My Newbie Perspective on Ardour 7.3.0 on Debian 12 with PipeWire

This feedback is meant to be useful and comes with no warranty. If the ignorance of my perspective is not a feature but rather a bug, please just ignore it. I wanted to convey this information while it was still fresh in my memory.

The font scaling in the GUI does not go high enough for my 3840x2160 and old eyes. I raised it in Linux configuration file ‘~/.config/ardour7/ui_config’ by editing ‘{Option name=“font-scale” value=“256000”/}’ to be ‘{Option name=“font-scale” value=“288000”/}’. I had to remove angle brackets for this post.

The Ardour tutorial last updated and made available by prokoudine is linked in the main Help menu, unrivaled as introductory documentation to Ardour, and difficult to find as the gateway resource for newbies. I discovered the tutorial only after reaching section 12.8 (pdf page 88) of a pdf version (nice person had download somewhere) of Ardour manual/reference version 2023-02-22. My web search found the Ardour reference/manual and the “Ardour 6 Quickstart (recording, editing, mixing and exporting)” video for Ardour 6 by ‘unfa’ but not the Ardour tutorial posted by prokoudine or any introductory content that provides a solid knowledge foundation to make the Ardour reference/manual useful as a reference taxonomy. The quickstart video by ‘unfa’ for Ardour6 is great for what it does, but it just scratches the surface. A Digital Audio Workstation is complicated, I know.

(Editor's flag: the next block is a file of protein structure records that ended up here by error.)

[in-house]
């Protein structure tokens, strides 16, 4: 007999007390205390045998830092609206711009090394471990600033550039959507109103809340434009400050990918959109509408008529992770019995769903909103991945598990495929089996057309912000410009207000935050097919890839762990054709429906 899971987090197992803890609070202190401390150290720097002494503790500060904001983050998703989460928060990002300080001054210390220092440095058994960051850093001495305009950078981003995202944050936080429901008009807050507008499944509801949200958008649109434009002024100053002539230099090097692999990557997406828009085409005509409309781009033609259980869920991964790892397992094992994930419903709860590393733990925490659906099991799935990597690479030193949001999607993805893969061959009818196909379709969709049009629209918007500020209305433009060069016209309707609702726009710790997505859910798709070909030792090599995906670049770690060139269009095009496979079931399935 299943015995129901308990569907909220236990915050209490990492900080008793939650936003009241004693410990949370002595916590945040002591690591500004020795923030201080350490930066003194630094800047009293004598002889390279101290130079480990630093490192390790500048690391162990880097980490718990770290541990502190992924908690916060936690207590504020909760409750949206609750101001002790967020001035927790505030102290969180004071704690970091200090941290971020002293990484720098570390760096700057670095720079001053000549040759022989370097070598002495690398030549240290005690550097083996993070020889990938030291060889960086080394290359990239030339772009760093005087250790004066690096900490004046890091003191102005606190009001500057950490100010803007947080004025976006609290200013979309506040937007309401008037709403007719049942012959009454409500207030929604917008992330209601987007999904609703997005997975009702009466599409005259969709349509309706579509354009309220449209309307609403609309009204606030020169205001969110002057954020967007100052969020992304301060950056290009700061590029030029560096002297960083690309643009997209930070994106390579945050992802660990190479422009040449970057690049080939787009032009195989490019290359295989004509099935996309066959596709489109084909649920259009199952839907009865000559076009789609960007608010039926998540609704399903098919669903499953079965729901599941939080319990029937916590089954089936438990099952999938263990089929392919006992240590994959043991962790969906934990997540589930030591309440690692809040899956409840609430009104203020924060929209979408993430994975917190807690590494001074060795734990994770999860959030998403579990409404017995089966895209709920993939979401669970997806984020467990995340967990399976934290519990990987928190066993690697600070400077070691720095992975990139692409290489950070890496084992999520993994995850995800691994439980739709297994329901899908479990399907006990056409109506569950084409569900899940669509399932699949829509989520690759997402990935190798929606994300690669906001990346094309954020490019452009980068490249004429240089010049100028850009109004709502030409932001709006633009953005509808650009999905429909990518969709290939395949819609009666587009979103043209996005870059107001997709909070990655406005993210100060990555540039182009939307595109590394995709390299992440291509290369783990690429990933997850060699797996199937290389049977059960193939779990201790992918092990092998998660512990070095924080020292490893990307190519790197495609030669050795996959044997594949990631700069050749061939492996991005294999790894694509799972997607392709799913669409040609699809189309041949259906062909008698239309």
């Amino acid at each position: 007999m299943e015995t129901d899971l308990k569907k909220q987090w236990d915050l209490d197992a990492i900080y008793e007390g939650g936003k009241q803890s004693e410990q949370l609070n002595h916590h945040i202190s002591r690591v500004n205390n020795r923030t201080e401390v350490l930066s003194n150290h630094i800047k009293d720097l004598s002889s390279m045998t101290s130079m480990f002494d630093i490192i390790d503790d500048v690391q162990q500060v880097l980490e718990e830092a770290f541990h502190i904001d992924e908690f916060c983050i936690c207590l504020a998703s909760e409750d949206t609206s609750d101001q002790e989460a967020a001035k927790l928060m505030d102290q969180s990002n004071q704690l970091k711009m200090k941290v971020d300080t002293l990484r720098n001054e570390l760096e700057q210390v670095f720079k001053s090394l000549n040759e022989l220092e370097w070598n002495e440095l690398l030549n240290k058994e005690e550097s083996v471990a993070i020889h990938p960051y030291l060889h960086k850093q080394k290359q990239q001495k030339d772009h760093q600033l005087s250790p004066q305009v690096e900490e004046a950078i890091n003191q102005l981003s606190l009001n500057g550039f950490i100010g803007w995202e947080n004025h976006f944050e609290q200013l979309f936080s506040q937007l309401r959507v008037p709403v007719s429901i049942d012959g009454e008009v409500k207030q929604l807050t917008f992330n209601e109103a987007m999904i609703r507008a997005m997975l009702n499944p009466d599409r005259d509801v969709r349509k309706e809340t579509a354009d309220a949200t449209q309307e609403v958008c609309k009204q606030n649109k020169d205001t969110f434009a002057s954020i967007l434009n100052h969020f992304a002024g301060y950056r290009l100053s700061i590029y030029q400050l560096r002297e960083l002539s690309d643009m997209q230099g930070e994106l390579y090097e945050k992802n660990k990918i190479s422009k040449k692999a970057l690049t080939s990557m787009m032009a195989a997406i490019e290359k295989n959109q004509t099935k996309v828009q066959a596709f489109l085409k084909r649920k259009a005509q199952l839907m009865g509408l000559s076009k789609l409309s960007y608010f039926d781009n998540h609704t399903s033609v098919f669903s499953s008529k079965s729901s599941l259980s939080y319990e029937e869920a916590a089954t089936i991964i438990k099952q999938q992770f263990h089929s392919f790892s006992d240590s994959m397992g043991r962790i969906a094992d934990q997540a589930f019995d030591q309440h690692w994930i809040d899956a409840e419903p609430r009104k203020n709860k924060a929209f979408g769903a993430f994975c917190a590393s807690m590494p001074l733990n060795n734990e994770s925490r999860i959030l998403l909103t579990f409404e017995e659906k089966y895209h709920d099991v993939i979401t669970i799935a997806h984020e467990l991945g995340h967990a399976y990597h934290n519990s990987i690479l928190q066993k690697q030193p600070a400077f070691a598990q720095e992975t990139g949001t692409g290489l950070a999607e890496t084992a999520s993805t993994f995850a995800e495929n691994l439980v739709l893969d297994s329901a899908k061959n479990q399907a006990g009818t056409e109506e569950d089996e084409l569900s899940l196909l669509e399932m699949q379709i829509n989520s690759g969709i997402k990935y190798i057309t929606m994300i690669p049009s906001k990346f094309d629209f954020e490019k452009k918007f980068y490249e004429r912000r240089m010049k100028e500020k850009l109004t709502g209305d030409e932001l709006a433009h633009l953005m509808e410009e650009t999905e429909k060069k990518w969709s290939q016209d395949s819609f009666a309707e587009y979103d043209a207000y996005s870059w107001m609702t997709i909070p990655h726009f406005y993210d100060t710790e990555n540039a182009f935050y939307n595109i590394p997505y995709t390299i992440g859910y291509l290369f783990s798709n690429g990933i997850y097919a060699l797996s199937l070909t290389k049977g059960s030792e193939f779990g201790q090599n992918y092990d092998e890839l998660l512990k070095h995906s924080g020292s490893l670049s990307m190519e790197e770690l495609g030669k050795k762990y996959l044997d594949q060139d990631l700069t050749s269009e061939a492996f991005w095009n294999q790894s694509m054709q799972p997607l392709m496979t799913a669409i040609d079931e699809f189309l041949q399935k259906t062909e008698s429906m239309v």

A note about the tutorial via the Help menu as a recommended starting point for newbies belongs at the start of the Ardour manual/reference. Highlighting the tutorial entry of the Help menu the first time the Help menu is revealed would help newbies. A gently pulsing yellow on the Help menu button could draw attention to it, but if I have a 4K screen on a laptop (and I do), my first concern is to scale to an adequate size.